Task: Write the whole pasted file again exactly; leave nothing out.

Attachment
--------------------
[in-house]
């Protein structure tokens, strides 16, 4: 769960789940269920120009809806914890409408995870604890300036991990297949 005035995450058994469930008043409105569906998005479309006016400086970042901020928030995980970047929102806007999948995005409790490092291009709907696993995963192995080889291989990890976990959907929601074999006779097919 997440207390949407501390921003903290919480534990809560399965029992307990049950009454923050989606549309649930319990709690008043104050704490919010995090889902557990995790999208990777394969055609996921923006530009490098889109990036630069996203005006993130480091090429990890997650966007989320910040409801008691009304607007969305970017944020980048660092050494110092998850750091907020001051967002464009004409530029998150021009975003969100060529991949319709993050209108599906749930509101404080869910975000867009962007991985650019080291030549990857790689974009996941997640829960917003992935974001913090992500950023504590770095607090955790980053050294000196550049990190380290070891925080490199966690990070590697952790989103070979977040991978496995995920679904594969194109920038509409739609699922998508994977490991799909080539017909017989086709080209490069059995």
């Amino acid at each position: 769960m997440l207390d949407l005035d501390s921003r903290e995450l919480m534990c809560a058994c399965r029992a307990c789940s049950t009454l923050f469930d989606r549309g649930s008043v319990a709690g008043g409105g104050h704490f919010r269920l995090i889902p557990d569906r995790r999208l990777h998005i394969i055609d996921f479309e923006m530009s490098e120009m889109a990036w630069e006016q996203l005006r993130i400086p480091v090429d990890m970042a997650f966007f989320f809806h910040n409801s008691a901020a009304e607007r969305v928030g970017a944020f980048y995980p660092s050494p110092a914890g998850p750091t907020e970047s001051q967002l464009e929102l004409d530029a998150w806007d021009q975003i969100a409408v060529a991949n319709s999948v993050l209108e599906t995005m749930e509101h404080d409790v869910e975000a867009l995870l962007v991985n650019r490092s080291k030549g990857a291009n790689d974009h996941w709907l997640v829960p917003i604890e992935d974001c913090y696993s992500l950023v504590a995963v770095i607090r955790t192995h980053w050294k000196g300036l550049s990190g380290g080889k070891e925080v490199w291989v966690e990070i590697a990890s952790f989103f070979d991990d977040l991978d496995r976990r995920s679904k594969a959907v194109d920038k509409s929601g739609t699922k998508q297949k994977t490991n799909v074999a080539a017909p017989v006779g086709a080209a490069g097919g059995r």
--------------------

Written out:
[in-house]
């Protein structure tokens, strides 16, 4: 769960789940269920120009809806914890409408995870604890300036991990297949 005035995450058994469930008043409105569906998005479309006016400086970042901020928030995980970047929102806007999948995005409790490092291009709907696993995963192995080889291989990890976990959907929601074999006779097919 997440207390949407501390921003903290919480534990809560399965029992307990049950009454923050989606549309649930319990709690008043104050704490919010995090889902557990995790999208990777394969055609996921923006530009490098889109990036630069996203005006993130480091090429990890997650966007989320910040409801008691009304607007969305970017944020980048660092050494110092998850750091907020001051967002464009004409530029998150021009975003969100060529991949319709993050209108599906749930509101404080869910975000867009962007991985650019080291030549990857790689974009996941997640829960917003992935974001913090992500950023504590770095607090955790980053050294000196550049990190380290070891925080490199966690990070590697952790989103070979977040991978496995995920679904594969194109920038509409739609699922998508994977490991799909080539017909017989086709080209490069059995």
């Amino acid at each position: 769960m997440l207390d949407l005035d501390s921003r903290e995450l919480m534990c809560a058994c399965r029992a307990c789940s049950t009454l923050f469930d989606r549309g649930s008043v319990a709690g008043g409105g104050h704490f919010r269920l995090i889902p557990d569906r995790r999208l990777h998005i394969i055609d996921f479309e923006m530009s490098e120009m889109a990036w630069e006016q996203l005006r993130i400086p480091v090429d990890m970042a997650f966007f989320f809806h910040n409801s008691a901020a009304e607007r969305v928030g970017a944020f980048y995980p660092s050494p110092a914890g998850p750091t907020e970047s001051q967002l464009e929102l004409d530029a998150w806007d021009q975003i969100a409408v060529a991949n319709s999948v993050l209108e599906t995005m749930e509101h404080d409790v869910e975000a867009l995870l962007v991985n650019r490092s080291k030549g990857a291009n790689d974009h996941w709907l997640v829960p917003i604890e992935d974001c913090y696993s992500l950023v504590a995963v770095i607090r955790t192995h980053w050294k000196g300036l550049s990190g380290g080889k070891e925080v490199w291989v966690e990070i590697a990890s952790f989103f070979d991990d977040l991978d496995r976990r995920s679904k594969a959907v194109d920038k509409s929601g739609t699922k998508q297949k994977t490991n799909v074999a080539a017909p017989v006779g086709a080209a490069g097919g059995r």